This month’s What’s the Difference? from Cinefix looks at The Kingsmen and it’s comic origins in Mark Millar’s comic.

While I can remember reading Mark Millar’s Secret Service, I can’t remember having enjoyed it. I’m not actually sure if I read the whole first run. I do remember thinking that it was an interesting if average take on the suave spy genre. 

Needless to say, I was somewhat surprised when The Kingsmen arrived in cinemas. Secret Service didn’t exactly strike me as worth adapting. Bond had been reinvigorated, Vin Diesel’s XXX had come and gone*, and Austin Powers had mined a couple of jokes to death over three movies. Did we need this movie?

Yes.

And it was a surprisingly good movie. Not to mention, it also manages to be an adaptation that, I think, improves upon the source material. I think the “Kingsmen” aspect, as mentioned in the video, was certainly part of what elevated the movie above the source material.

I think if there is anything to learn from Secret Service being adapted, it is that a good adaptation will fully realise the potential of the source material. That doesn’t require faithfulness, but rather an understanding of the themes and ideas.

* And then came back again. Why, I’m not entirely sure.

Science fields mapped with infographics

Do you have trouble visualising where the various fields of science and maths sit?

Would you like to visualise all the fields in relation to one another?

It’s just me?

Again?

It’s a lonely life being a science nerd.

But I’m still going to share this really cool series of infographics that come from Dominic Walliman. He developed them as part of his Youtube science channel.

Check out the videos related to the infographics below!

infographic-map-chemistry

infographic-map-biology

infographic-map-physics

infographic-map-computer-science

infographic-map-mathematics

Dominic Walliman: YouTube | Flickr

Hat-tip: https://mymodernmet.com/science-infographics-dominic-walliman/

Book review: Feminism is for Everybody by bell hooks

Feminism is for Everybody: Passionate PoliticsFeminism is for Everybody: Passionate Politics by bell hooks

My rating: 4 of 5 stars

“The soul of our politics is the commitment to ending domination.”

Feminism is for Everybody is bell hooks’ attempt to have a text that acts as a summary of feminism in an easy to read format for everyone. She had always wanted a book she could hand to people that did away with the exclusionary academic language of feminism. So she caved and wrote one.

This was an interesting book. As much as it is a book about feminism, it also gives a fairly good argument and overview of intersectionality. Its strengths certainly lay in covering the goals of feminism and why it is important, despite the supposed rights gained since the feminist movement started.

Feminism is for Everybody isn’t without flaws. Aside from her inability to use the word “the”,* hooks doesn’t achieve her stated aim of a book free of academic language. While she does keep it to a minimum, I still noted an academic tone to the writing. So while this is accessible, it does fall short of its stated aim.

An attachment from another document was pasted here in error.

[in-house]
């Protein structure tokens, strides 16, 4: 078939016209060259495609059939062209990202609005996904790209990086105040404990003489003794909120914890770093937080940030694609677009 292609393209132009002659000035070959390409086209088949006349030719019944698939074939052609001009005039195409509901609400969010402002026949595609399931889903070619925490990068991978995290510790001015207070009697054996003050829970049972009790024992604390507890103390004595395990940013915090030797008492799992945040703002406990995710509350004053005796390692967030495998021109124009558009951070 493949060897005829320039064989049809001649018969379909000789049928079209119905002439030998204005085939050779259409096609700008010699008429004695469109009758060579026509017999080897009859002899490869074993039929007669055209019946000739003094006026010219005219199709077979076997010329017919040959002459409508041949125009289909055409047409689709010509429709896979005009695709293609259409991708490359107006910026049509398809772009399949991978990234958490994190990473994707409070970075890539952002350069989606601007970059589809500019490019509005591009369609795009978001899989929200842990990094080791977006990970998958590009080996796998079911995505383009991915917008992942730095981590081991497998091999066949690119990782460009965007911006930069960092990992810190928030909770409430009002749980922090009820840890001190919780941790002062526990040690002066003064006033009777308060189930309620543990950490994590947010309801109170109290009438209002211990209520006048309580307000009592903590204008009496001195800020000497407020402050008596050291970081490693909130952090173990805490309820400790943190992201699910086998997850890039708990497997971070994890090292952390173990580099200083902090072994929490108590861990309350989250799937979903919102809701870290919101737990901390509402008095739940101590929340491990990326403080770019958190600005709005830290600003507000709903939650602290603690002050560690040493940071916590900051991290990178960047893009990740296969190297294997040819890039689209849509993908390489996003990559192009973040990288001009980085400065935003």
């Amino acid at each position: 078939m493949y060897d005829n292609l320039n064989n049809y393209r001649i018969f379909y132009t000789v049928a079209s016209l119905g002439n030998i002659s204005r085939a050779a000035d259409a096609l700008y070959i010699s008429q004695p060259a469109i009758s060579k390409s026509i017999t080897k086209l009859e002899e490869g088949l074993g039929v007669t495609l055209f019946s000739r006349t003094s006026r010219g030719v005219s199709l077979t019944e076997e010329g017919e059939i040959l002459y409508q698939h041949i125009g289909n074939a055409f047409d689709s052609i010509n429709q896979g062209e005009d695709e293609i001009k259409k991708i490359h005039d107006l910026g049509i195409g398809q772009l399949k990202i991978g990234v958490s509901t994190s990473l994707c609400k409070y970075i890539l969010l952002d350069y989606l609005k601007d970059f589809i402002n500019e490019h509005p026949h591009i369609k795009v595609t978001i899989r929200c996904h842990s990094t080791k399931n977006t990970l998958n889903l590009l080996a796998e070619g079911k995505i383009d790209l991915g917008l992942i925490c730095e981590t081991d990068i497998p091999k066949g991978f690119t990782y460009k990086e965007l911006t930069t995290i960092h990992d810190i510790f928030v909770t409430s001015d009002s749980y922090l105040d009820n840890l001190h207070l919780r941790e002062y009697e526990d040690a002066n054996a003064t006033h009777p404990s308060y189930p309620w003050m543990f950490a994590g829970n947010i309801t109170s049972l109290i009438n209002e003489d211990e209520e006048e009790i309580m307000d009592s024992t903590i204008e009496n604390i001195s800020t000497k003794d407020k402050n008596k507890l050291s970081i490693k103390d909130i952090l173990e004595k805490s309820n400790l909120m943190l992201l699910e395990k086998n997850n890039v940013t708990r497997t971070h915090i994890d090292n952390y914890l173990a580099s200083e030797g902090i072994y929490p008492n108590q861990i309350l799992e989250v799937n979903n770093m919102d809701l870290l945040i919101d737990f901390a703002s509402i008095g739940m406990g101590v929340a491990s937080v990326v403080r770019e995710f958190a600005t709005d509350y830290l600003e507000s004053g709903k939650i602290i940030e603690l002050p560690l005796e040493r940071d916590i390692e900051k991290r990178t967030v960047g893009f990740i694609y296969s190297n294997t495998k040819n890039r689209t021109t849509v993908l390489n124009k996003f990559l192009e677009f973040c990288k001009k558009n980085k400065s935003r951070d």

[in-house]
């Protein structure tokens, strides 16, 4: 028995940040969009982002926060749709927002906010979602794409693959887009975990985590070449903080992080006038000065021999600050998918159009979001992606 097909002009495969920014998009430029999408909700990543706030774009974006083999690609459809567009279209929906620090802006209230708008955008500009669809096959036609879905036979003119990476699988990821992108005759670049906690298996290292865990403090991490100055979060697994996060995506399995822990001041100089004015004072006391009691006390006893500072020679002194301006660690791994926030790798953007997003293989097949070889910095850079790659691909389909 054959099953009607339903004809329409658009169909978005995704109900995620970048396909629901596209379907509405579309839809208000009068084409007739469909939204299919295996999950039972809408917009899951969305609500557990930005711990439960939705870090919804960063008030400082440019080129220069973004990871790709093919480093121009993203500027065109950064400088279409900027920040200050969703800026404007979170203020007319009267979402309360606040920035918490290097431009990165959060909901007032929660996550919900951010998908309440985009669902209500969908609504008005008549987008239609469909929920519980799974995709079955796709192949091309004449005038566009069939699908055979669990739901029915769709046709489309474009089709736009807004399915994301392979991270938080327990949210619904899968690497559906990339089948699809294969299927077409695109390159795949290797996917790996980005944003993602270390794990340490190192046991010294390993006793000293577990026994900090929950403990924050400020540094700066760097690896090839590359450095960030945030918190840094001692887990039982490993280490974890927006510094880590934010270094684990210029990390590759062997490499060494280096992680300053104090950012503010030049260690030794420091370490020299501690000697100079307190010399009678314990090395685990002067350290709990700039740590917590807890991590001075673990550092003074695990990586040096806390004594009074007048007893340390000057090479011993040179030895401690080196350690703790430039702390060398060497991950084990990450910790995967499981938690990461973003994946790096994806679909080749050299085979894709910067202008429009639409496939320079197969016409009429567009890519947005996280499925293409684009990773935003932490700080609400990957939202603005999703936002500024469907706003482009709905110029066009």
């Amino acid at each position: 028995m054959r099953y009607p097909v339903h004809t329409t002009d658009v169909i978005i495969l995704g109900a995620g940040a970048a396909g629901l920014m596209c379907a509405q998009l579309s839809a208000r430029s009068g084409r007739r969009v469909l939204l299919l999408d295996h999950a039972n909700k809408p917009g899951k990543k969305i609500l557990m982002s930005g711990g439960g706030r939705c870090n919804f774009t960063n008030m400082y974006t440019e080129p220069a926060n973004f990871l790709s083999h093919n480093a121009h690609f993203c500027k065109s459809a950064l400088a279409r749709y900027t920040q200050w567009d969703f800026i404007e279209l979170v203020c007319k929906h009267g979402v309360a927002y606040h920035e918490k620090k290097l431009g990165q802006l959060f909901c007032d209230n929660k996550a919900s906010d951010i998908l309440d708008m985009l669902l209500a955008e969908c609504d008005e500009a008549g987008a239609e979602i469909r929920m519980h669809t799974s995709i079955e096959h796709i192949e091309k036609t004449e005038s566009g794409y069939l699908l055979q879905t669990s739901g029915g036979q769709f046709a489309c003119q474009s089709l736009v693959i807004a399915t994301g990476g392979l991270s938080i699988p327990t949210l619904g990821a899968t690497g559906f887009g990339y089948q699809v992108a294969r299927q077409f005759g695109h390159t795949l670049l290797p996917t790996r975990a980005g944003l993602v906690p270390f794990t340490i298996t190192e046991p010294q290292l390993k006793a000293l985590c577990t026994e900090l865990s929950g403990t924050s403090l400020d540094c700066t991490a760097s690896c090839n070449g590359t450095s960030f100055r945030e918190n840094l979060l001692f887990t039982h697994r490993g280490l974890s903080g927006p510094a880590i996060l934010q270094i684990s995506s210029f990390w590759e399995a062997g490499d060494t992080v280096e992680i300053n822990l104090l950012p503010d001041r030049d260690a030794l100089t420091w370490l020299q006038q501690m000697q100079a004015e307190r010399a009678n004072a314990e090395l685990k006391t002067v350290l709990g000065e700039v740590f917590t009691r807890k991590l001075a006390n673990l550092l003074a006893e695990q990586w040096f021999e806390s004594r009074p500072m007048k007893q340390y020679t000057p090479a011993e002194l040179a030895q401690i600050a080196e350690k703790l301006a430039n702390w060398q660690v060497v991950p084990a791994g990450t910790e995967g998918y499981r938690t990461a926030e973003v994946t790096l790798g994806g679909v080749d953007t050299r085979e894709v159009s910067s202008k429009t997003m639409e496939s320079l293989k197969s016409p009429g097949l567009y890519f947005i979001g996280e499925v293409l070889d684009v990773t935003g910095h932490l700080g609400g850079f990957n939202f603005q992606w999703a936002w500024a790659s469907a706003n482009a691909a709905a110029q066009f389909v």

Overall, I’d recommend this book to everybody.

* Seriously, it was so distracting. Obviously, this was a style choice but I’m not quite sure why it was made.

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Book review: The Grief Hole by Kaaron Warren

The Grief HoleThe Grief Hole by Kaaron Warren

My rating: 4 of 5 stars

Who’d have thought musicians have a dark side?

Theresa helps women find emergency housing. But sometimes that isn’t enough. Sometimes she has to intervene because she can see ghosts clustering around an imminent victim. After an intervention leaves her battered, she goes to reconnect with her Uncle and Aunt, where she is drawn into the mystery surrounding her lost cousin and her art. Is she strong enough to not be drawn in too far?

This is a tough review for me to write as I haven’t actually finished it, yet feel compelled to say something before DNFing.

I bought Kaaron’s book almost two years ago and thought it was about damned time I read it. I was immediately drawn in. As much as I hate using the terms “powerful” and “evocative” in book reviews,* I actually think they are apt here. There are some real gut-punch moments that bring you to the world of grief. The list of awards it has won is thus unsurprising.

And of course, this is exactly the time to read such a book…

With the stress of a pandemic, the upheavals to work, the uncertainties of the near future, this was just not the sort of book I could keep reading. This is a compliment to Kaaron, as this book certainly “evokes”* but that is just not what I need right now. I will have to return to finish the last third when real-life feels less like a horror novel.

* There are quite a few buzzwords that appear in book reviews and blurbs that don’t really say anything. Powerful? Like a steroid munching Nordic strongman, or a highly effecting and engaging narrative? Evocative? As in the imagination is stirred, or the emotions, or both?

Expect my next fiction review to be of something a little more light-hearted.

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Book vs Movie: Jojo Rabbit – What’s the Difference?

This month’s What’s the Difference? from CineFix is the hilarious Jojo Rabbit based upon Caging Skies.

It shouldn’t come as any surprise that I haven’t decided to read a book about an abusive Nazi protagonist during the second World War. Obviously, that sort of book would be such a fun read and exactly the sort of rollicking good time I would make space for in my limited reading time.